Monthly Archives: August 2013

“No sane man would deny that the Parthenon was built of marble, even if here and there a speck of sandstone should be detected in it structure. Not less unreasonable is it to deny the inspiration of such a book as the Bible because one sacred writer says that on a given occasion twenty-four thousand, and another says that twenty three-thousand, men were slain. Surely a Christian may be allowed to tread such objections under his feet.
Admitting that the Scriptures do contain, in a few instances, discrepancies which with out present means of knowledge, we are unable satisfactorily to explain, they furnish no rational ground for denying their infallibility. “The Scripture cannot be broken” (John 5:35). This is the whole doctrine of plenary inspiration, taught by the lips of Christ himself. The universe teems with evidences of design, so manifold, so diverse, so wonderful, as to overwhelm the mind with the conviction that it has had an intelligent author. Yet here and there isolated cases of monstrosity appear. It is irrational, because we cannot account for such cases, to deny that the universe is the product of intelligence. So the Christian need not renounce his faith in the plenary inspiration of the Bible, although there may be some things about it in its present state which he cannot account for.

Charles Hodge Systematic Theology Vol.1 VI.2.I (p.170)

“No sane man wo…

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Difference between Knowing and Understanding.

It is important, however, to bear in mind the difference between knowing and understanding, or comprehending. A child knows what the words “God is a spirit” mean. No created being can comprehend the Almight unto perfection. We must know the plan of salvation; but no one can comprehend its mysteries. This distinction is recognized in every department. Men know unspeakably more than they understand. We know that plants grow; that the will controls our voluntary muscles; that Jesus Christ is God and man in two distinct natures, and one person forever; but here as everywhere we are surrounded by the incomprehensible. We can rationally believe that a things is, without knowing how or why it is. It is enough for the true dignity of man as a rational creature, that he is not called upon by his Creator to believe without knowledge, to receive as true propositions which convey no meaning to the mind. This would be not only irrational, but impossible.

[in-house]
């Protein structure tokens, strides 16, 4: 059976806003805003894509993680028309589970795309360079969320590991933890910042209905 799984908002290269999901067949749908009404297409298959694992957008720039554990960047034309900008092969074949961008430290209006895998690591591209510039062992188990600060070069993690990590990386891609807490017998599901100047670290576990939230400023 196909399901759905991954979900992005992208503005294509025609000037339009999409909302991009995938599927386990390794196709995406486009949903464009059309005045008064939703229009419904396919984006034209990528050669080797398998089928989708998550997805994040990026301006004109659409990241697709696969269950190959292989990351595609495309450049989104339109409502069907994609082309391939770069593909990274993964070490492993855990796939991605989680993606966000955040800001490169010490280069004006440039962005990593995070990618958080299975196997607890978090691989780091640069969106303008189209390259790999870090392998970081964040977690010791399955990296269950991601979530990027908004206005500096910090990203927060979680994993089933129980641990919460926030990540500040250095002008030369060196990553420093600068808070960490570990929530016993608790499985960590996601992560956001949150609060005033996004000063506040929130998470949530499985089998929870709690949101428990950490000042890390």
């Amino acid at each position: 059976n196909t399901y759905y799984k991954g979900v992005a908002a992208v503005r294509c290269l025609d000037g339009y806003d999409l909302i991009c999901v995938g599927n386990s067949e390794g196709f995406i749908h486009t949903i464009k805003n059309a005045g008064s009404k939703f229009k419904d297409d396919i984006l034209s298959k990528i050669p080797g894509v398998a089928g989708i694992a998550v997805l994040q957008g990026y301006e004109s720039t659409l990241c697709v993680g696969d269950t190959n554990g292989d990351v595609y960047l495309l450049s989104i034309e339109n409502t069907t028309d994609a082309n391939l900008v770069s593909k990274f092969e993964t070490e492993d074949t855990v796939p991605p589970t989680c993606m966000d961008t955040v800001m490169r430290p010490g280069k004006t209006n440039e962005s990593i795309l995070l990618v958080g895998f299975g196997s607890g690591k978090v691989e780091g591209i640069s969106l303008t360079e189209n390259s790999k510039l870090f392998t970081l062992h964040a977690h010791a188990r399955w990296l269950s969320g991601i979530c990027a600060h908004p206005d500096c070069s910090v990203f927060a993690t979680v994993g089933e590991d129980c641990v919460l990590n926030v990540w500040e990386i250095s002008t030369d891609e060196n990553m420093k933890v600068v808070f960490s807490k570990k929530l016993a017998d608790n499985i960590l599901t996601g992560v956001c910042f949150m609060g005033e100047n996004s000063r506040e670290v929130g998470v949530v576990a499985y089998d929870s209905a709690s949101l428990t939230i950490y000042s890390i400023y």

Charles Hodge Systematic Theology. Vol 1, III.5.A (p.50)

B. Reason must judge of the Credibility of a Revelation.

.. A thing may be strange, unaccountable, unintelligible, and yet perfectly credible. What is strange or unaccountable to one mind, may be perfectly familiar and plain to another. For the most limited intellect or experience to make itself the standard of the possible and true, would be as absurd as a man’s making his visible horizon the limit of space. Unless a man is willing to believe the incomprehensible, he can believe nothing, and must dwell forever in outer darkness. The most sceptical form of modern philosophy, which reduces faith and knowledge to a minimum, teaches that the incomprehensible is all we know, namely, that force is, and that it is persistent. It is most unreasonable, therefore, to urge as an objection to Christianity that it demands faith in the incomprehensible.

Ibid., Vol.1 III.5.B (p.50)

Hodge on Reason: Its Role, Its Limits

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